A complete guide to giving you an overview of Data science application in HealthCare
As healthcare organizations develop more sophisticated big data analytics capabilities, they are beginning to move from basic descriptive analytics towards the realm of predictive insights.
Predictive analytics may only be the second of three steps along the journey to analytics maturity, but it actually represents a huge leap forward for many organizations.
Instead of simply presenting information about past events to a user, predictive analytics estimates the likelihood of a future outcome based on patterns in the historical data.
This allows clinicians, financial experts, and administrative staff to receive alerts about potential events before they happen, and therefore make more informed choices about how to proceed with a decision.
The importance of being one step ahead of events is most clearly seen in the realms of intensive care, surgery, or emergency care, where a patient’s life might depend on quick reaction time and a finely-tuned sense of when something is going wrong.
Let’s discuss a few of the real-time use cases where data science can be applied in the Health care sector.
RISK SCORING FOR CHRONIC DISEASES: Prediction and prevention go hand-in-hand. Organizations that can identify individuals with elevated risks of developing chronic conditions as early in the disease’s progression as possible have the best chance of helping patients avoid long-term health problems that are costly and difficult to treat.
Creating risk scores: Based on lab testing, biometric data, claims data, patient-generated health data, and the social determinants of health can give healthcare providers insight into which individuals might benefit from enhanced services or wellness activities.
“Across all [reimbursement] models, the identification, stratification, and management of high-risk patients is central to improving quality and cost outcomes,” says the Association of American Medical Colleges (AAMC)
“The use of predictive modeling to proactively identify patients who are at highest risk of poor health outcomes and will benefit most from intervention is one solution believed to improve risk management for providers transitioning to value-based payment.”
DIAGNOSIS: The National Academies of Sciences, Engineering, and Medicine estimates that around 12 million Americans receive misdiagnoses, which can sometimes have life-threatening repercussions. A BBC article notes that diagnostic errors cause an estimated 40,000 to 80,000 deaths annually.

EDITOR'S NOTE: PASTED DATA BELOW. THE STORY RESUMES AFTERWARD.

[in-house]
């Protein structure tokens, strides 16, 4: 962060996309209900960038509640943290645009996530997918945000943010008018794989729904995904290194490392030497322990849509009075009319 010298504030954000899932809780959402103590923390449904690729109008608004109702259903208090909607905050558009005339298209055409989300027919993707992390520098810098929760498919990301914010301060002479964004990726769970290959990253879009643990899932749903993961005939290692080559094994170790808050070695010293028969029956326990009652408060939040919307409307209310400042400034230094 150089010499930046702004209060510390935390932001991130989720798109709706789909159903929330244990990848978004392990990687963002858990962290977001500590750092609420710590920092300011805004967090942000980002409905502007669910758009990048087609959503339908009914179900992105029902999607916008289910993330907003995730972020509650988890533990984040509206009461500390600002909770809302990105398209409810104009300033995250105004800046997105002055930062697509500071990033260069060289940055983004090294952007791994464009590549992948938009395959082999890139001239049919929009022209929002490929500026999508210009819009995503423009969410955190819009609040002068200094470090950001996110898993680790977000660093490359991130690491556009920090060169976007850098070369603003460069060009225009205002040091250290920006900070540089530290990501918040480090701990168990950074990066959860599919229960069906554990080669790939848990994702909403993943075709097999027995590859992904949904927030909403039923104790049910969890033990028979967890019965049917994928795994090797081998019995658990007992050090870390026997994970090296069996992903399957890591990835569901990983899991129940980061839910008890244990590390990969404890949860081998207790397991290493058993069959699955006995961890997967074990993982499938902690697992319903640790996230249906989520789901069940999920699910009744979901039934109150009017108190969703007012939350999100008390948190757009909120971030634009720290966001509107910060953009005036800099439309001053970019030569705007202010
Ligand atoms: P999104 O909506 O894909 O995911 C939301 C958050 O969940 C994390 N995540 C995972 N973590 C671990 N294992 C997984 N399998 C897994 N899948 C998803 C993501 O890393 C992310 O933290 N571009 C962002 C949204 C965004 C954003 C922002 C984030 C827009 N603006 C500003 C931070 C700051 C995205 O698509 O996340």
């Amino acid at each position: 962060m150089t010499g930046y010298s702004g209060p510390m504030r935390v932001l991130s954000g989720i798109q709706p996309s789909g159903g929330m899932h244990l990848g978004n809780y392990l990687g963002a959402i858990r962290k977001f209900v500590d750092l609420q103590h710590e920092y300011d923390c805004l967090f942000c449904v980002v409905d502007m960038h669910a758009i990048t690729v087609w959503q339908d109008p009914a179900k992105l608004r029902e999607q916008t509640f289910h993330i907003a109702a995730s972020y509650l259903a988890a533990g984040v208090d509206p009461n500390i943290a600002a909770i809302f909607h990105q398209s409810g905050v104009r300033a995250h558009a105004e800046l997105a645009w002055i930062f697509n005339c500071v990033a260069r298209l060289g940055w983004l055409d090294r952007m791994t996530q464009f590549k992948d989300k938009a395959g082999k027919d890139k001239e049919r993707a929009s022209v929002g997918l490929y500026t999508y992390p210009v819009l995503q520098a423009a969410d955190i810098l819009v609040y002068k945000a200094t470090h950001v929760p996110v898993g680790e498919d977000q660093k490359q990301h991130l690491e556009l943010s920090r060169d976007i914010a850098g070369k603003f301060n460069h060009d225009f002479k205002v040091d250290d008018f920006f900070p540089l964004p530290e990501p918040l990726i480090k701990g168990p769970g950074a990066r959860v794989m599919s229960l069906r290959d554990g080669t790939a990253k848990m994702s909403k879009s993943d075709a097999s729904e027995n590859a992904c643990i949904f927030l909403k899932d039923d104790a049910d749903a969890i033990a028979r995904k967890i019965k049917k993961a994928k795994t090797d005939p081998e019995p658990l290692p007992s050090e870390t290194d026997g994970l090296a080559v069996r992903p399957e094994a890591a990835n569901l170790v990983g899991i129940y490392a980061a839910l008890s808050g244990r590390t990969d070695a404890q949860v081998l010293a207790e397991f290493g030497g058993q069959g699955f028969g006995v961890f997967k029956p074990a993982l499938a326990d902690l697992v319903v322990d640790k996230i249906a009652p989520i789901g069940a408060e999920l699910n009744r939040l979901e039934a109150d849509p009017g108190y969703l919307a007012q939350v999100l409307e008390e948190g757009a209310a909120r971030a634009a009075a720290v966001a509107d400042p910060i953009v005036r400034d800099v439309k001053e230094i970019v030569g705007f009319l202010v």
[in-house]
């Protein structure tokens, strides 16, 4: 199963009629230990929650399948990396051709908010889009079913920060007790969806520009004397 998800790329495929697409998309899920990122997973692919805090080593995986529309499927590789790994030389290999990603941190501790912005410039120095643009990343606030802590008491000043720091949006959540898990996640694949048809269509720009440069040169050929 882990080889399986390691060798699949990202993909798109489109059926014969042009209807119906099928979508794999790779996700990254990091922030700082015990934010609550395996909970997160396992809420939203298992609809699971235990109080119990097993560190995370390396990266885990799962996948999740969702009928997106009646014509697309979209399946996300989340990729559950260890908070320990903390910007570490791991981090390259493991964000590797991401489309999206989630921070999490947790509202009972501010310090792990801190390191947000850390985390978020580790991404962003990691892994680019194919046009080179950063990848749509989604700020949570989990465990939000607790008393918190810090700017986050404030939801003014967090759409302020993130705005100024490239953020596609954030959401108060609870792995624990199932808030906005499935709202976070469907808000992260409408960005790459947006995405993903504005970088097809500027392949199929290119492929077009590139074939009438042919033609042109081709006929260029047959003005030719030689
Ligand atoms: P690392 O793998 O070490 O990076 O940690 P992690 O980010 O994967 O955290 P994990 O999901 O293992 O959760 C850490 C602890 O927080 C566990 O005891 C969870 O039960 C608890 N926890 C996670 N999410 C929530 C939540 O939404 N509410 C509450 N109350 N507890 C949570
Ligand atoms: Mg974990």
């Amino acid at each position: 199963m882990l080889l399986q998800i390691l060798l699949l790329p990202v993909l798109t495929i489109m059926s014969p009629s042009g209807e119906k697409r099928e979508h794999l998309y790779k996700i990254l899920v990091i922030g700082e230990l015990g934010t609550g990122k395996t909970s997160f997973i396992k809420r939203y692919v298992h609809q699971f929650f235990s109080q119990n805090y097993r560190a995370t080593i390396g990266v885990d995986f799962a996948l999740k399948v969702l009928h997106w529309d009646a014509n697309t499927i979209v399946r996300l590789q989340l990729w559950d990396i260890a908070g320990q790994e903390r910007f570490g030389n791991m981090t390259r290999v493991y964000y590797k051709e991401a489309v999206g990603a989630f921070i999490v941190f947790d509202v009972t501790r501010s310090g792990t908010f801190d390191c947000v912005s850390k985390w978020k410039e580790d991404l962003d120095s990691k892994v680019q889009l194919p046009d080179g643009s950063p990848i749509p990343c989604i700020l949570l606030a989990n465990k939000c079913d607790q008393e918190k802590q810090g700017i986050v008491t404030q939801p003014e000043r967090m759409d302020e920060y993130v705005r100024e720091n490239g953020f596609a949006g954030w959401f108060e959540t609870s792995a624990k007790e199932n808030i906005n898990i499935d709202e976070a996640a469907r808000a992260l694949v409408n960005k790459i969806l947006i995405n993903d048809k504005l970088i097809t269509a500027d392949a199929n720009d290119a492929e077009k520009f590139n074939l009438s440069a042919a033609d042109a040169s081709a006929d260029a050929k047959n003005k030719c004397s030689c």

One of the most effective uses of data science in healthcare is medical imaging. Computers can learn to interpret MRIs, X-rays, mammography, and other types of images, identify patterns in the data and detect tumors, artery stenosis, organ anomalies, and more.
Stanford University researchers have also developed data-driven models to diagnose irregular heart rhythms from ECGs more quickly than a cardiologist and distinguish between images showing benign skin marks and malignant lesions.
POST CARE MONITORING: After any type of surgery or treatment, there is the risk of complications and recurring pain, which can be difficult to manage once the patient leaves the hospital. Remote in-home monitoring helps doctors stay in touch with patients in real-time while freeing limited and costly hospital resources.
Intel’s Cloudera software helps hospitals predict the chances that a patient will be readmitted in the next 30 days, based on EMR data and socioeconomic status of the hospital’s location.
HOSPITAL OPERATIONS: Hospitals are cost-sensitive and face complex operational problems, such as how many staff to assign at certain hours to maximize efficiency, how to ensure enough hospital beds are available to meet patient demand, and how to enhance utilization in the operating room. Predictive analytics can optimize scheduling and even go so far as to tell hospital staff which beds should be cleaned first and which patients may face challenges during the discharge process.
Furthermore, business intelligence can streamline billing, identify patients who are at risk of late payments or financial difficulties, and coordinate with financial, collections, and insurance departments. The Centre for Medicare and Medicaid Services saved $210.7 million by applying big data analytics in fraud prevention.
PREVENTING SUICIDE AND PATIENT SELF-HARM: Early identification of individuals likely to cause harm to themselves can ensure that these patients receive the mental healthcare they need to avoid serious events, including suicide.
In a 2018 study conducted by KP and the Mental Health Research Network, the combination of EHR data and a standard depression questionnaire accurately identified individuals who had elevated risk of a suicide attempt.
Using a predictive algorithm, the team found that suicide attempts and successes were 200 times more likely among the top 1 percent of patients flagged.
The strongest predictors of a self-harm attempt included mental health or substance abuse diagnoses, previous suicide attempts, the use of psychiatric medications, and high scores on the depression questionnaire.
Conclusion: We can conclude that the application of Data Science in Healthcare is very vast, there is a lot of scope for this in the current market as its one of the fastest-growing domain currently.